Thursday, June 14, 2012

Very Long Shoes in Florida

We were on a flight to Jacksonville a couple of weeks ago when the pilot told us mid-flight "not to worry" because "we would arrive hours before Tropical Storm Beryl".  What?  How had I failed to check the weather?  The trip had been on the books for a while, so even if I had checked, little could be done about it.  We had planned a week of diving and relaxing with swimming and snorkeling lessons for the youngest of our group.    I had also hoped to spear a few fish in the Atlantic, and I had ordered and sent a pair of spearfishing/freediving fins ahead of me.  When I arrived, I tore open the box and found only one fin.

One fin, and a lot of good it would do me.  Idiots.  Luckily, I had a reserve pair.  The tropical storm hit that evening, and the ocean boiled over, the skies valved open, and the wind sent Spanish Moss, live oak, and palmtree parts everywhere.  The best we could hope for was the pool for the rest of the week.

YWP and Jr. explore the spring's waters

When cabin-fever burned a bit and Childrens/Science Museums were exhausted, we drove over towards Gainsville to the Ichetucknee River and springs where I had often gone as a child.  At the Blue Hole, the water slowly bubbles out of the ground at 72 degrees year round, and the visibility is over 100 feet.  It's only 5 or 7 feet to the swaying eel grass and loggerhead turtles below.  On a very big breath, you can swim down to the rocky entrance to the cave and another 30 or 40 or so feet down after the cave opens up to the white sands at the bottom of the blue hole itself (not my video, but a decent one).

We used to carry canoes or rafts into the interior of central Florida to explore the rivers.  The rental spot would tie them to the roof, and we'd drive to the trailhead and shoulder them in to the crystal clear cold spring rivers, sometimes for miles.  If I complained, my father would remind me that I was not being required to roll in the sand before beginning a three mile boat carry.  Old habits die hard, he said.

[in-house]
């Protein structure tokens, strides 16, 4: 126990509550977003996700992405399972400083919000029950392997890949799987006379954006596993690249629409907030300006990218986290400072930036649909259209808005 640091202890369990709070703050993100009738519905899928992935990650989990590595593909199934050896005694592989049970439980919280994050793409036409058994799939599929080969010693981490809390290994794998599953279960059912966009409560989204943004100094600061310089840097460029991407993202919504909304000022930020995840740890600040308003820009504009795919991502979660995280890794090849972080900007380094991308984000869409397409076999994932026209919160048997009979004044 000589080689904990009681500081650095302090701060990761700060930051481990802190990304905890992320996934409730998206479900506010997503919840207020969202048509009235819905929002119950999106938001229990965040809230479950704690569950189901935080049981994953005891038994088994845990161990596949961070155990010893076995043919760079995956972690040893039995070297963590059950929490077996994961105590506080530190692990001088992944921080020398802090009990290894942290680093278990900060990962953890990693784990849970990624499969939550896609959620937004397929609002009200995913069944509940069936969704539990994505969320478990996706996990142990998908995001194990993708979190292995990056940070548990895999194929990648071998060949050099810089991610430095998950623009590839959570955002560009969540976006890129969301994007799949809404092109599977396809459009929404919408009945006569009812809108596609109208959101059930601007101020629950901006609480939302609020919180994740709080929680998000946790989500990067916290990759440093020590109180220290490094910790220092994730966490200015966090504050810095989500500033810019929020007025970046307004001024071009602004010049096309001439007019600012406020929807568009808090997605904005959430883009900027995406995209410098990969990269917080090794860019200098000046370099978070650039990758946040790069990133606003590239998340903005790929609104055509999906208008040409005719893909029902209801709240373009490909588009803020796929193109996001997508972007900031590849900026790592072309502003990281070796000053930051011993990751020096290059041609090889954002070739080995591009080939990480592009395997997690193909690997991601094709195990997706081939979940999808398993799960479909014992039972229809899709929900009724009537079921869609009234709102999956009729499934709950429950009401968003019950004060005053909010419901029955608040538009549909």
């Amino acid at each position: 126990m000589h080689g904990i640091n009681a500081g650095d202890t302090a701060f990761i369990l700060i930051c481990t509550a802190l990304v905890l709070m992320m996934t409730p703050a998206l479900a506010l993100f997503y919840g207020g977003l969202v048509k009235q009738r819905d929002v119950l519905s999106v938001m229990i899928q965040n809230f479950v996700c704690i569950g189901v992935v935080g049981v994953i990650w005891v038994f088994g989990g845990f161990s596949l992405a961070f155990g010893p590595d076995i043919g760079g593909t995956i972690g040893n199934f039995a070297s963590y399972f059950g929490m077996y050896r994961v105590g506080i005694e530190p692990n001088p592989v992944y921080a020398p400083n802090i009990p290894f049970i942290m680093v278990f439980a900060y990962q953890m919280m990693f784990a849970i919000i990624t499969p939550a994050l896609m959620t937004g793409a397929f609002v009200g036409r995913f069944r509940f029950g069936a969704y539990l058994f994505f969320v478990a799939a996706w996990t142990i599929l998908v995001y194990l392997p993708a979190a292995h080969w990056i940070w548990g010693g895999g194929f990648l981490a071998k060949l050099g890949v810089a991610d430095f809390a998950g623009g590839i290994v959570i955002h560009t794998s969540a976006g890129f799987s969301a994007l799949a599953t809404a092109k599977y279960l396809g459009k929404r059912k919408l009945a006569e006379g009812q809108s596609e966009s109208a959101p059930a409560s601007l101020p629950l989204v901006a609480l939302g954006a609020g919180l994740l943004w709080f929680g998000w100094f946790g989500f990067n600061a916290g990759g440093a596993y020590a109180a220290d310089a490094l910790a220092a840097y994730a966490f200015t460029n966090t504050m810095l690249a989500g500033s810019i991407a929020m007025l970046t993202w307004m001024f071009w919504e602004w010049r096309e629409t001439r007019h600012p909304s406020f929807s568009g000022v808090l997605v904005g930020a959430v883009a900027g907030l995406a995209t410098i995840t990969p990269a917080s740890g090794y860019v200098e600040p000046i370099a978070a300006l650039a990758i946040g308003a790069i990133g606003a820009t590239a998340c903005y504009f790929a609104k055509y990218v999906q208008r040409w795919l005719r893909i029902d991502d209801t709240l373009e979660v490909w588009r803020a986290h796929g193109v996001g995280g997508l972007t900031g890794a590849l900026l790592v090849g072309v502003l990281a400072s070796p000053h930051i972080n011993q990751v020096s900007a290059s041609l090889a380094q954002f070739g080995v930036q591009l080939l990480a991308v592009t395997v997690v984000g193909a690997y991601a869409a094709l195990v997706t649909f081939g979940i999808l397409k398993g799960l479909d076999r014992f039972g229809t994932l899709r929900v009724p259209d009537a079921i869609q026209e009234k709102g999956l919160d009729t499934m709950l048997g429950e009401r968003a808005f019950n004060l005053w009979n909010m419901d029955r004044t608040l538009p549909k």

Young men sitting at the bottom of the pool in weights, trying to clear our masks in the dark and having your airline taken and tied, your head kicked, and trying to trace your line gives you a unique relationship with oxygen.  Even underwater, they could still somehow yell insults about your performance.  The next week would be open water, and the most cocky was an enlisted eighteen year old with no diving experience. 

White pants and blue blazer for dinner with Mrs. along the St. Johns River, where the club's waterfront bar had recently banned indoor smoking, giving the interior a staleness that was strangely appealing.  The olfactory patina immediately transported me to childhood evenings long ago where the children sprinted around underfoot, staged sword fights with saber-shaped olive spikes scavenged from drinks, and stained the nice evening clothing we were forced to wear.  Father's laugh, uncle's scorn, Auntie's disapproval, cousins' mischief, and several sympathetic servers who made sure that we were well-fed with desserts.  The winter holiday parties of the Riverside/Avondale winter colony  were most often beginning just as I was going to bed.  Everyone would fly in for a week or two, run hot, and then retreat back to normal life just before or just after New Years Eve.